The Elements of Story
I never thought I’d learn about business while sailing alone on a small boat at sea, but here’s the story:
When I was a young man still in college, I found myself—quite through happenstance—in the company of an odd band of folks who lived aboard their sailboats in the free anchorage in Miami. The stories they told about harrowing adventures in faraway places captured my interest. Up until that time, I’d been a private prep-school student headed toward some sort of advanced degree and the career that followed, but when I realized that stories of adventure at sea were not just the stuff of books and movies, I resolved to find stories of my own.
Stories inspired me, and the secret floating village of Miami’s Dinner Key anchorage was a storybook Steinbeck himself would have envied. I took notes and photographs and began to develop my “story consciousness.” I didn’t know exactly what stories were, but I made it my business to look for them. My first big realization was that no matter how grandiose the setting or how severe the storm, stories are always about people. This is the golden rule of storytelling. Put colorful people in a colorful setting and give them colorful things to do, and you’ve got stories to tell. Take away the people and you’ve got nothing. If a tree falls in the forest and there’s no one around to hear, does it make a sound? No.
Not long after graduation, I found myself on a tiny blue sailboat in the middle of the Gulf Stream en route to the Bahamas. Over the years, I made several Gulf Stream crossings, spent thirty-eight days transiting the North Atlantic, ran aground, battled storms, speared fish on the reefs, anchored in the lee of tranquil islands, climbed an 8000-foot volcano, met wonderful people, experienced deep solitude, got seasick a few times, and returned home.
But having voyaged in search of stories and found them, I still wasn’t sure what a story was. I knew that stories were about people, but I also knew that stories ran deeper than journalistic accounts of who, what, where, when, and why. I worked in a number of disciplines and wrote a number of books before I solved that mystery.
One overarching theme encompasses all of literature and human endeavor—the search for meaning. Meaning is, itself, one of the Essential Absurdities; no one can say what “meaning” means, but if we fumble around in the dark a bit, we can postulate that meaningfulness has to do with the degree to which something resonates with our passions, personality, or purpose. What stories do—as opposed to other kinds of information like processes, ingredients, and data—is communicate meaning from one person to another. Stories are connecting tools.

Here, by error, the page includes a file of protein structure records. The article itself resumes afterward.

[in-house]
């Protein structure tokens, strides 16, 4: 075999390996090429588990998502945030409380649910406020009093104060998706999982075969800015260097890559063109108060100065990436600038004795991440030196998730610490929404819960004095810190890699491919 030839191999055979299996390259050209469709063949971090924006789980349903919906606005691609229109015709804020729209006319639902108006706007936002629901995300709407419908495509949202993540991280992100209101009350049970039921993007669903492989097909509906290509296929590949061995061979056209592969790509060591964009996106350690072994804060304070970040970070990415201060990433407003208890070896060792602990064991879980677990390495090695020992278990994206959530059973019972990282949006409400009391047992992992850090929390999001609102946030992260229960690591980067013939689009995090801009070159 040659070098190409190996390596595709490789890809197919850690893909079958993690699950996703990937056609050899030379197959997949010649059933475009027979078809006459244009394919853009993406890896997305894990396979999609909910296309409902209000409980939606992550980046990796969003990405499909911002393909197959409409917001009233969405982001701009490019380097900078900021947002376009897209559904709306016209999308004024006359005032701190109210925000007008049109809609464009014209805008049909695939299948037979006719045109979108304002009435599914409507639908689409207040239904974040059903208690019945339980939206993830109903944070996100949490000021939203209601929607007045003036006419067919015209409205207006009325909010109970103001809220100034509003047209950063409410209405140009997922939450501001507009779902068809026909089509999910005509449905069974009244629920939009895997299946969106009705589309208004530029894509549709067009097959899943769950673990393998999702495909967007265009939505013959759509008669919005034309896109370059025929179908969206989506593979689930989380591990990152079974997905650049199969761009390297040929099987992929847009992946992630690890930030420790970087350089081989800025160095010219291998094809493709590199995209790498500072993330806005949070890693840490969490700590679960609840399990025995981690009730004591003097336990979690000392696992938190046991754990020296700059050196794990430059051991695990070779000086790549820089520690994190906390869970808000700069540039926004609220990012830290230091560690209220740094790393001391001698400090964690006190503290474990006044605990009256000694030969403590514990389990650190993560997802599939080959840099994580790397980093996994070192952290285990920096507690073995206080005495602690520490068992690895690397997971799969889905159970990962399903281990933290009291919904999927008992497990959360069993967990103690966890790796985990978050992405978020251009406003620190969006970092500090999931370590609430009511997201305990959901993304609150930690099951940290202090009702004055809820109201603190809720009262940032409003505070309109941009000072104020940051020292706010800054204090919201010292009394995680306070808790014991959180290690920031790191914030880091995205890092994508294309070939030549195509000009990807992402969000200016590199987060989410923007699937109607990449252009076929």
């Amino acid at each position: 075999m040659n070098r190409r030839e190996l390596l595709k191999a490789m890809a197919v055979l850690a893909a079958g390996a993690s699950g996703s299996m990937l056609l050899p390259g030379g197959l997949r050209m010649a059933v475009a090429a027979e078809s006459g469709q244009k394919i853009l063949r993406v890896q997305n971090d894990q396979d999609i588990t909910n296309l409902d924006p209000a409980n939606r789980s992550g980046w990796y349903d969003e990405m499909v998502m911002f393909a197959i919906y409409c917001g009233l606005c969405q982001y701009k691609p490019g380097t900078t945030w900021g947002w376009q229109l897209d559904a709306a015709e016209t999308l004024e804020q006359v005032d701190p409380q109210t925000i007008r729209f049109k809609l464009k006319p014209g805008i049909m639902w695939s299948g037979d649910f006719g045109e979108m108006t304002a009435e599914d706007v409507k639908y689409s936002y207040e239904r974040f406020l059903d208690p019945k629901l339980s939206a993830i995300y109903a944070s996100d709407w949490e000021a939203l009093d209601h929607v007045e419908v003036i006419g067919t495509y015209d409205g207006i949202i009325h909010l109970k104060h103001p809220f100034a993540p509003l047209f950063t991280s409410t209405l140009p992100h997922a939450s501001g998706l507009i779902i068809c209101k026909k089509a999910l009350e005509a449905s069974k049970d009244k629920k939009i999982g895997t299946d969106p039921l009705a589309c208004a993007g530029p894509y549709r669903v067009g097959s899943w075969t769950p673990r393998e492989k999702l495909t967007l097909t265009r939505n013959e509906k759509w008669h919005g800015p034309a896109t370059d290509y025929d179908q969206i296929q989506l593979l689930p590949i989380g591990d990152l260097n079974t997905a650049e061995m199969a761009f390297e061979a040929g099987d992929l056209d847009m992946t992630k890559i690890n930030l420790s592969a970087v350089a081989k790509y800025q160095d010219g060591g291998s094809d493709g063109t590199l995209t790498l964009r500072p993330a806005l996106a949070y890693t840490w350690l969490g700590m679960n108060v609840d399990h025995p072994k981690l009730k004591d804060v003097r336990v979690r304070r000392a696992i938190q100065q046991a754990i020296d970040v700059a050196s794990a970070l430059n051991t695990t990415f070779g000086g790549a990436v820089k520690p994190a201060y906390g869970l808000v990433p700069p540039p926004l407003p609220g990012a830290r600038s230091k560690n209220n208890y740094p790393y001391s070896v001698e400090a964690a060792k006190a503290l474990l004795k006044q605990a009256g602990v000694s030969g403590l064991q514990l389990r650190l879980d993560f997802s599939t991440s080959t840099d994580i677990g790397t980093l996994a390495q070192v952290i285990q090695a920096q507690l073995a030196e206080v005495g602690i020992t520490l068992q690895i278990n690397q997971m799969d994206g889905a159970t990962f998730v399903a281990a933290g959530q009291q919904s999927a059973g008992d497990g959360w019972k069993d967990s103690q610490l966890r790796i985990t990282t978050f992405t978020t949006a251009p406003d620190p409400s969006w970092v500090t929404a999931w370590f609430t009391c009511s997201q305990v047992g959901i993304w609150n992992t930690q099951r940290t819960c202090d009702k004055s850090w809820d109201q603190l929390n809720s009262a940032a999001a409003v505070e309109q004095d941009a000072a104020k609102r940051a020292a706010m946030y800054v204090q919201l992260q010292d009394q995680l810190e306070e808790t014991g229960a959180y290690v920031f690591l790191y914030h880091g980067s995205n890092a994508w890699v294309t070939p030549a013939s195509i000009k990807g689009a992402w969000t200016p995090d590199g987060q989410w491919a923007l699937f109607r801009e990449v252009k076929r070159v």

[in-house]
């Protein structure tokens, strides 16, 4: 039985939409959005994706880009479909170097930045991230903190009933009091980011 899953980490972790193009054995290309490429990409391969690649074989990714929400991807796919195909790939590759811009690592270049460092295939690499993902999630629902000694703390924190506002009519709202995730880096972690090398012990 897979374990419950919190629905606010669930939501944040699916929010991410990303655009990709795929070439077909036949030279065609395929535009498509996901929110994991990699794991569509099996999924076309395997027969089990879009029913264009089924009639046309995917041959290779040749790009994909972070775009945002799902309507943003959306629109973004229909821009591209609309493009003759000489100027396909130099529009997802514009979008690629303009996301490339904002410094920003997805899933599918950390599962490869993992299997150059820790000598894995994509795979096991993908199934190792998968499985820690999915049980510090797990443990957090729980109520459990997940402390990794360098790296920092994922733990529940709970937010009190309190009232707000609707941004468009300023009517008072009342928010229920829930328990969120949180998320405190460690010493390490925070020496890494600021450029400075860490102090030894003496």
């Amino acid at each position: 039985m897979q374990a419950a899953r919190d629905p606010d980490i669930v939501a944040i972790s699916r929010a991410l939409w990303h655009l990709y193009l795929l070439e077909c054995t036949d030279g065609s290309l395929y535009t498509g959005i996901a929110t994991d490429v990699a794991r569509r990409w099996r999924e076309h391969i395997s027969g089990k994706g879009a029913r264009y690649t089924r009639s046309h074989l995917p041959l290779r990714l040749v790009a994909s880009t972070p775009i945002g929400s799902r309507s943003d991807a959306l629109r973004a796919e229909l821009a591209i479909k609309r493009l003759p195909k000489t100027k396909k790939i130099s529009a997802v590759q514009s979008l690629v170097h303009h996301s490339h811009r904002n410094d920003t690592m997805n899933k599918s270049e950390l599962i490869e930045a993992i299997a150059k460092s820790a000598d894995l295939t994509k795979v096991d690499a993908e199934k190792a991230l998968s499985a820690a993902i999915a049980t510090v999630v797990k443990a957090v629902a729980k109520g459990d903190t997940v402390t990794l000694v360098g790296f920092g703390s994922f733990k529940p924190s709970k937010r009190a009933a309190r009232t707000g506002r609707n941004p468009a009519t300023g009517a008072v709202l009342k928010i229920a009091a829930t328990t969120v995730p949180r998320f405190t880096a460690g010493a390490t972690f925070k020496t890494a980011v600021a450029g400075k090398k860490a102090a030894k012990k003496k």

A story is a metaphorical boat that sails from the rocky, stormy seas of conflict to the safe port of transformation. Whether it’s Cinderella finding “happily ever after” or a business coach challenging her clients to understand their value and charge what they’re worth, the story is about the outcome—the transformation.
For the story to engage—for the boat to make the passage—the water has to be deep enough; the conflict has to be authentic. Whatever boat you choose must be a metaphor for your listener’s story. We care about Cinderella because we all want to find our prince or princess. We all want to be loved for the subtle, nearly invisible things that make us who we are—our walk—that glass slipper that fits only us. The Cinderella story is authentic, even if it isn’t true or plausible.
To make the crossing, the sailboat needs wind—an invisible, powerful force—magic. Cinderella had her fairy godmother, but perhaps you’re a business speaker who can transform the culture of an organization in forty-five minutes. Do you teach autistic children to speak or shoot photographs that transport viewers to other worlds? Do you invent drugs that save lives or play music that makes people dance? Are you great at math or chemistry? Do you make wine or cook transcendent meals or show people how to climb mountains…? You get the idea. Magic is quite real; it’s no more confined to the realm of books and movies than adventure is.
I call this model StorySailing.® A story is a ship full of people that’s pushed from conflict to transformation through the deep waters of authenticity by the winds of magic.
How do you apply StorySailing® to business? In the business world, you have to learn to navigate and trust your compass. You deal with storms and calms and mechanical breakdowns, and you’ll run aground sooner or later. As a captain of industry, you learn about leadership. It’s up to you to keep things shipshape. Everything that happens on your ship is your responsibility, even if you’re not the one who messed it up.
Keep reading and watching this site. You’ll learn how stories work, how to craft and tell tales that connect and engage, and how to use StorySailing® to solve problems. We’ll explore how stories attract and retain talent, build strong teams and effective leaders, and communicate with clients and colleagues. I welcome you to Storysailing.com.